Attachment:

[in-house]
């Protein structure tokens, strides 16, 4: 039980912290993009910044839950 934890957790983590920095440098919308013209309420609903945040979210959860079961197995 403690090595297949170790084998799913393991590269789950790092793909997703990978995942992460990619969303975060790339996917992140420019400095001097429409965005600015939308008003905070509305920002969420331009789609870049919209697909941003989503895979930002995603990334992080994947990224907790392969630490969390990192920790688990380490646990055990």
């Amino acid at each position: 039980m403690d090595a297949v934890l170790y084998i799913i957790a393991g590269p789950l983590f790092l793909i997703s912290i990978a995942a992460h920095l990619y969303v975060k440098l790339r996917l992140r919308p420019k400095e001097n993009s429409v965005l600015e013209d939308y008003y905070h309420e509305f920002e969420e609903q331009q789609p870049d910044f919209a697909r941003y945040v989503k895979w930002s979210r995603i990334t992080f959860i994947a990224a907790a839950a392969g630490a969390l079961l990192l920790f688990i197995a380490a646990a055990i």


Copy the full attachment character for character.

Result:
[in-house]
């Protein structure tokens, strides 16, 4: 039980912290993009910044839950 934890957790983590920095440098919308013209309420609903945040979210959860079961197995 403690090595297949170790084998799913393991590269789950790092793909997703990978995942992460990619969303975060790339996917992140420019400095001097429409965005600015939308008003905070509305920002969420331009789609870049919209697909941003989503895979930002995603990334992080994947990224907790392969630490969390990192920790688990380490646990055990």
């Amino acid at each position: 039980m403690d090595a297949v934890l170790y084998i799913i957790a393991g590269p789950l983590f790092l793909i997703s912290i990978a995942a992460h920095l990619y969303v975060k440098l790339r996917l992140r919308p420019k400095e001097n993009s429409v965005l600015e013209d939308y008003y905070h309420e509305f920002e969420e609903q331009q789609p870049d910044f919209a697909r941003y945040v989503k895979w930002s979210r995603i990334t992080f959860i994947a990224a907790a839950a392969g630490a969390l079961l990192l920790f688990i197995a380490a646990a055990i």